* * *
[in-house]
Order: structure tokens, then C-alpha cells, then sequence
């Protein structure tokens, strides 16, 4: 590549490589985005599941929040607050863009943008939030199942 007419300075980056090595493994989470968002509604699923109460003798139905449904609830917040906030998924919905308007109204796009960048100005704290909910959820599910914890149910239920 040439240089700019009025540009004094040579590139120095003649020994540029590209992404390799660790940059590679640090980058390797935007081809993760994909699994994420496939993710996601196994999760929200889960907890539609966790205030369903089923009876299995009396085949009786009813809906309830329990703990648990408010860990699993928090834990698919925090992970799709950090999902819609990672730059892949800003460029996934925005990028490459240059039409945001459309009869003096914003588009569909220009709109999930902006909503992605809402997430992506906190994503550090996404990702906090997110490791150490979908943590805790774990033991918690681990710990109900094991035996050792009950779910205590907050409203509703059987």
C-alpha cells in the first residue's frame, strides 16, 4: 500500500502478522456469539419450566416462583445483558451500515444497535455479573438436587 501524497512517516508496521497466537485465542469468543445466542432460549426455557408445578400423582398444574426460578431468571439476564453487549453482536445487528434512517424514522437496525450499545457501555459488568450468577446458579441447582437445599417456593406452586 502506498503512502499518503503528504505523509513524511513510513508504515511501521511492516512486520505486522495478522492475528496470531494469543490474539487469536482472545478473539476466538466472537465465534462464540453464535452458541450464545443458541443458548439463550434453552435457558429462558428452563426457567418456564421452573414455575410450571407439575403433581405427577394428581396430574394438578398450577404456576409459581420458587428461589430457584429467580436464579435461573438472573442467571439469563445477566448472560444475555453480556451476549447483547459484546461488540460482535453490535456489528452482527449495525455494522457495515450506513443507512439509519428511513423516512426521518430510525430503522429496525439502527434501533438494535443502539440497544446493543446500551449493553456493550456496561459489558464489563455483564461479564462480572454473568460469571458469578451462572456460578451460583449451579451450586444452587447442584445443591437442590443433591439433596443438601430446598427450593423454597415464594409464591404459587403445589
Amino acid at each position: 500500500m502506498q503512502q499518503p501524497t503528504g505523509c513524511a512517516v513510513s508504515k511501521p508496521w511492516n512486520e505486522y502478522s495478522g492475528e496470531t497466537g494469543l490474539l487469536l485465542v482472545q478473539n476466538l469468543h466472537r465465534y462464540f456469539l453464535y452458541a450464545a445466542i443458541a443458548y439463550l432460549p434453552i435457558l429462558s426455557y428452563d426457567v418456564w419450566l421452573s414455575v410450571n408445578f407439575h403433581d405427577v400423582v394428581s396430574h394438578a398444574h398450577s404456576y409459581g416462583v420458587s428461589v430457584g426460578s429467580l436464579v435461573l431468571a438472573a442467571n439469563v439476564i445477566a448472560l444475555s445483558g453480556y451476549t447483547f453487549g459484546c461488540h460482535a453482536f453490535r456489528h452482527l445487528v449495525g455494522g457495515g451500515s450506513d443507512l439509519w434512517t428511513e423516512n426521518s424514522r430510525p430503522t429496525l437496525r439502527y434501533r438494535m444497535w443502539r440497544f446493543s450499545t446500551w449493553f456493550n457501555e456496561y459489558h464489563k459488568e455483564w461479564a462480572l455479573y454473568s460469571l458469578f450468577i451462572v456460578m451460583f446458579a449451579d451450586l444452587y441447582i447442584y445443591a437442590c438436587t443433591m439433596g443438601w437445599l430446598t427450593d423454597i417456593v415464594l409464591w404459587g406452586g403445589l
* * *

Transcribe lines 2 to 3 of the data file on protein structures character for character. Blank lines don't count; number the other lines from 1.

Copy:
Order: structure tokens, then C-alpha cells, then sequence
């Protein structure tokens, strides 16, 4: 590549490589985005599941929040607050863009943008939030199942 007419300075980056090595493994989470968002509604699923109460003798139905449904609830917040906030998924919905308007109204796009960048100005704290909910959820599910914890149910239920 040439240089700019009025540009004094040579590139120095003649020994540029590209992404390799660790940059590679640090980058390797935007081809993760994909699994994420496939993710996601196994999760929200889960907890539609966790205030369903089923009876299995009396085949009786009813809906309830329990703990648990408010860990699993928090834990698919925090992970799709950090999902819609990672730059892949800003460029996934925005990028490459240059039409945001459309009869003096914003588009569909220009709109999930902006909503992605809402997430992506906190994503550090996404990702906090997110490791150490979908943590805790774990033991918690681990710990109900094991035996050792009950779910205590907050409203509703059987």